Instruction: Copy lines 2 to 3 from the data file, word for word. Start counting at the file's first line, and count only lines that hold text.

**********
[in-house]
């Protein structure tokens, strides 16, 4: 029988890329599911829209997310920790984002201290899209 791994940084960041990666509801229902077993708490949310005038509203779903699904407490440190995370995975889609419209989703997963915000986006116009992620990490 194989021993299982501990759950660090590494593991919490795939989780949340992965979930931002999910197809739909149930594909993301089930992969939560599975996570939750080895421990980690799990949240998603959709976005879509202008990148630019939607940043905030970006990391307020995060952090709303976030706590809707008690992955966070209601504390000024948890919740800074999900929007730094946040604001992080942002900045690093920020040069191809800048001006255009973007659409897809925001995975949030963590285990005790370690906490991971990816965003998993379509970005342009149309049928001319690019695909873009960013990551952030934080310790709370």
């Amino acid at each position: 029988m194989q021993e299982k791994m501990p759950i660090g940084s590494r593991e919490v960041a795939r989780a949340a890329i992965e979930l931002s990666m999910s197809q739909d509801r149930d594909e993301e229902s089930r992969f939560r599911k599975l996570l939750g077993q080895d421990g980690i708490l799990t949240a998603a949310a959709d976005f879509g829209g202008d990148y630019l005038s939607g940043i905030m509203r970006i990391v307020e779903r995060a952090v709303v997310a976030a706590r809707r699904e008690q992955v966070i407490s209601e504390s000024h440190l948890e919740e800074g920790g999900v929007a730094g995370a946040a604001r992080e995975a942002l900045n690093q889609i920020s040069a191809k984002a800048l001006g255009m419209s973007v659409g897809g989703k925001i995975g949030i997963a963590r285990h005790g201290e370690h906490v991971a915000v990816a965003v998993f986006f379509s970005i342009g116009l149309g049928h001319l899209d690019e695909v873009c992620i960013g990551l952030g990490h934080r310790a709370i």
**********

């Protein structure tokens, strides 16, 4: 029988890329599911829209997310920790984002201290899209 791994940084960041990666509801229902077993708490949310005038509203779903699904407490440190995370995975889609419209989703997963915000986006116009992620990490 194989021993299982501990759950660090590494593991919490795939989780949340992965979930931002999910197809739909149930594909993301089930992969939560599975996570939750080895421990980690799990949240998603959709976005879509202008990148630019939607940043905030970006990391307020995060952090709303976030706590809707008690992955966070209601504390000024948890919740800074999900929007730094946040604001992080942002900045690093920020040069191809800048001006255009973007659409897809925001995975949030963590285990005790370690906490991971990816965003998993379509970005342009149309049928001319690019695909873009960013990551952030934080310790709370």
């Amino acid at each position: 029988m194989q021993e299982k791994m501990p759950i660090g940084s590494r593991e919490v960041a795939r989780a949340a890329i992965e979930l931002s990666m999910s197809q739909d509801r149930d594909e993301e229902s089930r992969f939560r599911k599975l996570l939750g077993q080895d421990g980690i708490l799990t949240a998603a949310a959709d976005f879509g829209g202008d990148y630019l005038s939607g940043i905030m509203r970006i990391v307020e779903r995060a952090v709303v997310a976030a706590r809707r699904e008690q992955v966070i407490s209601e504390s000024h440190l948890e919740e800074g920790g999900v929007a730094g995370a946040a604001r992080e995975a942002l900045n690093q889609i920020s040069a191809k984002a800048l001006g255009m419209s973007v659409g897809g989703k925001i995975g949030i997963a963590r285990h005790g201290e370690h906490v991971a915000v990816a965003v998993f986006f379509s970005i342009g116009l149309g049928h001319l899209d690019e695909v873009c992620i960013g990551l952030g990490h934080r310790a709370i």